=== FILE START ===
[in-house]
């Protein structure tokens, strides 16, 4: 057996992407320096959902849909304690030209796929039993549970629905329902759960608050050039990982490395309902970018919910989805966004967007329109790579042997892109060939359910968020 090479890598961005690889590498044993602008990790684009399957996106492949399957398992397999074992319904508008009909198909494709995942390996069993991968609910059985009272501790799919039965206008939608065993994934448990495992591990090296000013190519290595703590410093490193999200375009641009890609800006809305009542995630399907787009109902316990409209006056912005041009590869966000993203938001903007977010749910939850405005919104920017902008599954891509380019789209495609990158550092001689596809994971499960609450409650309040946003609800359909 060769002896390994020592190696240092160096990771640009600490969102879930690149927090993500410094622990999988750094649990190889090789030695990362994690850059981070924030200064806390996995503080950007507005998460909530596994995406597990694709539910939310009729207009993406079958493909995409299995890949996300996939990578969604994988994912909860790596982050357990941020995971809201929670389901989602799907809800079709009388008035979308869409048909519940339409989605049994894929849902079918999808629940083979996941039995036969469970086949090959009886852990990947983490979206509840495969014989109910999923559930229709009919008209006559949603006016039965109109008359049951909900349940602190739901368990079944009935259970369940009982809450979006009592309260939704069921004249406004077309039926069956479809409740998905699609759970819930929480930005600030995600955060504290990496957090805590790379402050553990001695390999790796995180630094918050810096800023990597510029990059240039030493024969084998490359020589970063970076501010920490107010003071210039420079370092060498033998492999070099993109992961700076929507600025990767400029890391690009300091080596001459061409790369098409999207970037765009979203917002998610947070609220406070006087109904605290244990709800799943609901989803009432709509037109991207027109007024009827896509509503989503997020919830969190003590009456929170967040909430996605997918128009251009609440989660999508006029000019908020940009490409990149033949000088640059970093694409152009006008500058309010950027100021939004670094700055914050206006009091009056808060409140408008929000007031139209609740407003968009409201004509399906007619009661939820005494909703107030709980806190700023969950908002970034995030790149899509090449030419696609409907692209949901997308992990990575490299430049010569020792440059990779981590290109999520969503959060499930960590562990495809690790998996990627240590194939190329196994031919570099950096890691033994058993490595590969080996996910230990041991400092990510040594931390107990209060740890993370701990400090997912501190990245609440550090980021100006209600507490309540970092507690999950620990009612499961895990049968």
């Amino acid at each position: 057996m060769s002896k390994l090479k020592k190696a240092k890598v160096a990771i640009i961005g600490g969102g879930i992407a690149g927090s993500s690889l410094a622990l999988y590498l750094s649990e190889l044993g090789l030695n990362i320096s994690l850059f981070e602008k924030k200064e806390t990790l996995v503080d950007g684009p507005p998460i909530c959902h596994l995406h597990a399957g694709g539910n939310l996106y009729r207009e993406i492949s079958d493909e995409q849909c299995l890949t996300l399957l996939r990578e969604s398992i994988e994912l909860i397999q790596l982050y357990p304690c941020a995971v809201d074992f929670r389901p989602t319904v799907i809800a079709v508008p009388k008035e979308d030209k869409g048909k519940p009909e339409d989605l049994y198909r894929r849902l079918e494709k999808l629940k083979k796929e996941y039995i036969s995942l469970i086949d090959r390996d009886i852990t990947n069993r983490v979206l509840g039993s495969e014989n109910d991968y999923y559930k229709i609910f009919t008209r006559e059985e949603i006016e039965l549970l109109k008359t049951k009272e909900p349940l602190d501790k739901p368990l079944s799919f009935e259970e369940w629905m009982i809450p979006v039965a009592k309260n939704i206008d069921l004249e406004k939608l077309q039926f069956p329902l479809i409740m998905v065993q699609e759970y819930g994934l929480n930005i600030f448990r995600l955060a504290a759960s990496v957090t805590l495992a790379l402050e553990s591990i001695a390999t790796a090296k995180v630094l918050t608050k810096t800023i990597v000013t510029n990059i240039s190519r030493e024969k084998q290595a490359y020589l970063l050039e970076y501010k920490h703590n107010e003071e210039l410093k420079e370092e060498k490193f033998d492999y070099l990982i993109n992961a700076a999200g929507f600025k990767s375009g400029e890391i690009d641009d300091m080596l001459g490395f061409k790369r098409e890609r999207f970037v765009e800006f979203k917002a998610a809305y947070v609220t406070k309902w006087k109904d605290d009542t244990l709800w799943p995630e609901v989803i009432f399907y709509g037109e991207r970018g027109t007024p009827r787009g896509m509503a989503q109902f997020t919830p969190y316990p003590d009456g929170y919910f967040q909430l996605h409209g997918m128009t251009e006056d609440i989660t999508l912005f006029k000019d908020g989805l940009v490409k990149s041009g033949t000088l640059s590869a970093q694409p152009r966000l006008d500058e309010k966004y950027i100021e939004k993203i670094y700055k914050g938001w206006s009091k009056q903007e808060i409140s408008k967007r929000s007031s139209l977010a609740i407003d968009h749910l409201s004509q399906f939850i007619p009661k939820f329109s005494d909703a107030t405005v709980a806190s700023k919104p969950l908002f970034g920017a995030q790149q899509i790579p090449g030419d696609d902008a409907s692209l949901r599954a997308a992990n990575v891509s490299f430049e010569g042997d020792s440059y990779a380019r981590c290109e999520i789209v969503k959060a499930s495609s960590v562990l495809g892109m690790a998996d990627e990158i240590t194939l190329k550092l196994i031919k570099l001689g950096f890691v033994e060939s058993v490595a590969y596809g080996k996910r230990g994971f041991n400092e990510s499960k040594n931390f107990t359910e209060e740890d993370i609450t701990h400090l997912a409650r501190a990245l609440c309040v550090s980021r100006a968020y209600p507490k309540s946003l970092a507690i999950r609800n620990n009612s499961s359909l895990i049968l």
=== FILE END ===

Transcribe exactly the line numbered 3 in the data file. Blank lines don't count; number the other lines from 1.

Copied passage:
């Amino acid at each position: 057996m060769s002896k390994l090479k020592k190696a240092k890598v160096a990771i640009i961005g600490g969102g879930i992407a690149g927090s993500s690889l410094a622990l999988y590498l750094s649990e190889l044993g090789l030695n990362i320096s994690l850059f981070e602008k924030k200064e806390t990790l996995v503080d950007g684009p507005p998460i909530c959902h596994l995406h597990a399957g694709g539910n939310l996106y009729r207009e993406i492949s079958d493909e995409q849909c299995l890949t996300l399957l996939r990578e969604s398992i994988e994912l909860i397999q790596l982050y357990p304690c941020a995971v809201d074992f929670r389901p989602t319904v799907i809800a079709v508008p009388k008035e979308d030209k869409g048909k519940p009909e339409d989605l049994y198909r894929r849902l079918e494709k999808l629940k083979k796929e996941y039995i036969s995942l469970i086949d090959r390996d009886i852990t990947n069993r983490v979206l509840g039993s495969e014989n109910d991968y999923y559930k229709i609910f009919t008209r006559e059985e949603i006016e039965l549970l109109k008359t049951k009272e909900p349940l602190d501790k739901p368990l079944s799919f009935e259970e369940w629905m009982i809450p979006v039965a009592k309260n939704i206008d069921l004249e406004k939608l077309q039926f069956p329902l479809i409740m998905v065993q699609e759970y819930g994934l929480n930005i600030f448990r995600l955060a504290a759960s990496v957090t805590l495992a790379l402050e553990s591990i001695a390999t790796a090296k995180v630094l918050t608050k810096t800023i990597v000013t510029n990059i240039s190519r030493e024969k084998q290595a490359y020589l970063l050039e970076y501010k920490h703590n107010e003071e210039l410093k420079e370092e060498k490193f033998d492999y070099l990982i993109n992961a700076a999200g929507f600025k990767s375009g400029e890391i690009d641009d300091m080596l001459g490395f061409k790369r098409e890609r999207f970037v765009e800006f979203k917002a998610a809305y947070v609220t406070k309902w006087k109904d605290d009542t244990l709800w799943p995630e609901v989803i009432f399907y709509g037109e991207r970018g027109t007024p009827r787009g896509m509503a989503q109902f997020t919830p969190y316990p003590d009456g929170y919910f967040q909430l996605h409209g997918m128009t251009e006056d609440i989660t999508l912005f006029k000019d908020g989805l940009v490409k990149s041009g033949t000088l640059s590869a970093q694409p152009r966000l006008d500058e309010k966004y950027i100021e939004k993203i670094y700055k914050g938001w206006s009091k009056q903007e808060i409140s408008k967007r929000s007031s139209l977010a609740i407003d968009h749910l409201s004509q399906f939850i007619p009661k939820f329109s005494d909703a107030t405005v709980a806190s700023k919104p969950l908002f970034g920017a995030q790149q899509i790579p090449g030419d696609d902008a409907s692209l949901r599954a997308a992990n990575v891509s490299f430049e010569g042997d020792s440059y990779a380019r981590c290109e999520i789209v969503k959060a499930s495609s960590v562990l495809g892109m690790a998996d990627e990158i240590t194939l190329k550092l196994i031919k570099l001689g950096f890691v033994e060939s058993v490595a590969y596809g080996k996910r230990g994971f041991n400092e990510s499960k040594n931390f107990t359910e209060e740890d993370i609450t701990h400090l997912a409650r501190a990245l609440c309040v550090s980021r100006a968020y209600p507490k309540s946003l970092a507690i999950r609800n620990n009612s499961s359909l895990i049968l």